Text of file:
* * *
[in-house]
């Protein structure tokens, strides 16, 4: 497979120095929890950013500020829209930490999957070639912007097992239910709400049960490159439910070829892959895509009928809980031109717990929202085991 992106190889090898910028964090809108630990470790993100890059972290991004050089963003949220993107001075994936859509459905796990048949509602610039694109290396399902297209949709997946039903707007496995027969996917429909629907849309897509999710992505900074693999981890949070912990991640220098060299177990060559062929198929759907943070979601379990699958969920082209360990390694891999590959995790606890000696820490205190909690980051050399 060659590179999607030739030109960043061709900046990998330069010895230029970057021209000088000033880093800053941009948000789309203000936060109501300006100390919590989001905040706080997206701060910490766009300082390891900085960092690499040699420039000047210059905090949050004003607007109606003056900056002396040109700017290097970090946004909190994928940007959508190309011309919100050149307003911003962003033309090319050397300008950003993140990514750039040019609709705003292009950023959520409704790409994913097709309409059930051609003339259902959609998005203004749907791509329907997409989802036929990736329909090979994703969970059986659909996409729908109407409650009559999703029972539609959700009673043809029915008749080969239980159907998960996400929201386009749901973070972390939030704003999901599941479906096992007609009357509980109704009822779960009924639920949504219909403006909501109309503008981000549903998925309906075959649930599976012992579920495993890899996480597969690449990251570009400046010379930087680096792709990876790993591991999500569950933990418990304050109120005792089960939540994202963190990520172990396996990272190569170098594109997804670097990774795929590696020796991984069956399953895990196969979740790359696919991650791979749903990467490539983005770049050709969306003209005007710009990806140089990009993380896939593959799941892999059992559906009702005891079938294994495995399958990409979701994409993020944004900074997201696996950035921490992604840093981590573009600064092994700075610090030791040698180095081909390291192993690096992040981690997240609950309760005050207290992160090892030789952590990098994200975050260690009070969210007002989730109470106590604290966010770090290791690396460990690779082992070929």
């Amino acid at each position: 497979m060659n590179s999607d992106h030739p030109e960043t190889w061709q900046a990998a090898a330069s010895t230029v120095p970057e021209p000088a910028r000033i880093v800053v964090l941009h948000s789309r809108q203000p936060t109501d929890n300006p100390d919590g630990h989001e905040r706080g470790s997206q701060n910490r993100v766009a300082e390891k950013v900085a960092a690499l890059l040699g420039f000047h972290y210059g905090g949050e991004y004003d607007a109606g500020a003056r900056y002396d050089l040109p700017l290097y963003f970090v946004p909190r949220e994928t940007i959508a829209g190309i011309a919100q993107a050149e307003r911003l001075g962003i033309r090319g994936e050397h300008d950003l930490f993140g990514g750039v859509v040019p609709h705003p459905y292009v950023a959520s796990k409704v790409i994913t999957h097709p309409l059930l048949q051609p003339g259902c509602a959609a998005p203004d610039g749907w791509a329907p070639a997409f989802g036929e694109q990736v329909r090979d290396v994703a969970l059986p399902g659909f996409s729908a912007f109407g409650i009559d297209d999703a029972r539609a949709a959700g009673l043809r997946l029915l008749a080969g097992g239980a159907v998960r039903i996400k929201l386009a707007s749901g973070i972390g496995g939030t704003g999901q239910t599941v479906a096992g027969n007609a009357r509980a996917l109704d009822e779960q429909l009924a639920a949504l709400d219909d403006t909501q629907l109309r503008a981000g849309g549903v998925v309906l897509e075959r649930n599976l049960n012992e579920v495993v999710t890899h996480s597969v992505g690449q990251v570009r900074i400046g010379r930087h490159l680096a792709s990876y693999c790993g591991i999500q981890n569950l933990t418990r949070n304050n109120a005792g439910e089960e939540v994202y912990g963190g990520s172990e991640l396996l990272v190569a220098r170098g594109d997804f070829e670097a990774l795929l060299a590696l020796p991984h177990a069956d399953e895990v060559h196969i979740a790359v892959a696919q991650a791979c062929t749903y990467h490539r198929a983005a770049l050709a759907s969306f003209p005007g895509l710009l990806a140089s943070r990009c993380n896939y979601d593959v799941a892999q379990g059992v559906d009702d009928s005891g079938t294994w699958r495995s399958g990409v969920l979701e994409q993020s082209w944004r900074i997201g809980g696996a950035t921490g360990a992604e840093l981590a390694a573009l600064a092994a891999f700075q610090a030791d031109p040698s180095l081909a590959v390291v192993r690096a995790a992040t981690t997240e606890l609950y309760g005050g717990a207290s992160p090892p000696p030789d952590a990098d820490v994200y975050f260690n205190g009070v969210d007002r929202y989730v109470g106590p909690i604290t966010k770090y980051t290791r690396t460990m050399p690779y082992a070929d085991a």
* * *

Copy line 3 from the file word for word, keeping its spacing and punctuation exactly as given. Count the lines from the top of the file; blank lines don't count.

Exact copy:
């Amino acid at each position: 497979m060659n590179s999607d992106h030739p030109e960043t190889w061709q900046a990998a090898a330069s010895t230029v120095p970057e021209p000088a910028r000033i880093v800053v964090l941009h948000s789309r809108q203000p936060t109501d929890n300006p100390d919590g630990h989001e905040r706080g470790s997206q701060n910490r993100v766009a300082e390891k950013v900085a960092a690499l890059l040699g420039f000047h972290y210059g905090g949050e991004y004003d607007a109606g500020a003056r900056y002396d050089l040109p700017l290097y963003f970090v946004p909190r949220e994928t940007i959508a829209g190309i011309a919100q993107a050149e307003r911003l001075g962003i033309r090319g994936e050397h300008d950003l930490f993140g990514g750039v859509v040019p609709h705003p459905y292009v950023a959520s796990k409704v790409i994913t999957h097709p309409l059930l048949q051609p003339g259902c509602a959609a998005p203004d610039g749907w791509a329907p070639a997409f989802g036929e694109q990736v329909r090979d290396v994703a969970l059986p399902g659909f996409s729908a912007f109407g409650i009559d297209d999703a029972r539609a949709a959700g009673l043809r997946l029915l008749a080969g097992g239980a159907v998960r039903i996400k929201l386009a707007s749901g973070i972390g496995g939030t704003g999901q239910t599941v479906a096992g027969n007609a009357r509980a996917l109704d009822e779960q429909l009924a639920a949504l709400d219909d403006t909501q629907l109309r503008a981000g849309g549903v998925v309906l897509e075959r649930n599976l049960n012992e579920v495993v999710t890899h996480s597969v992505g690449q990251v570009r900074i400046g010379r930087h490159l680096a792709s990876y693999c790993g591991i999500q981890n569950l933990t418990r949070n304050n109120a005792g439910e089960e939540v994202y912990g963190g990520s172990e991640l396996l990272v190569a220098r170098g594109d997804f070829e670097a990774l795929l060299a590696l020796p991984h177990a069956d399953e895990v060559h196969i979740a790359v892959a696919q991650a791979c062929t749903y990467h490539r198929a983005a770049l050709a759907s969306f003209p005007g895509l710009l990806a140089s943070r990009c993380n896939y979601d593959v799941a892999q379990g059992v559906d009702d009928s005891g079938t294994w699958r495995s399958g990409v969920l979701e994409q993020s082209w944004r900074i997201g809980g696996a950035t921490g360990a992604e840093l981590a390694a573009l600064a092994a891999f700075q610090a030791d031109p040698s180095l081909a590959v390291v192993r690096a995790a992040t981690t997240e606890l609950y309760g005050g717990a207290s992160p090892p000696p030789d952590a990098d820490v994200y975050f260690n205190g009070v969210d007002r929202y989730v109470g106590p909690i604290t966010k770090y980051t290791r690396t460990m050399p690779y082992a070929d085991a």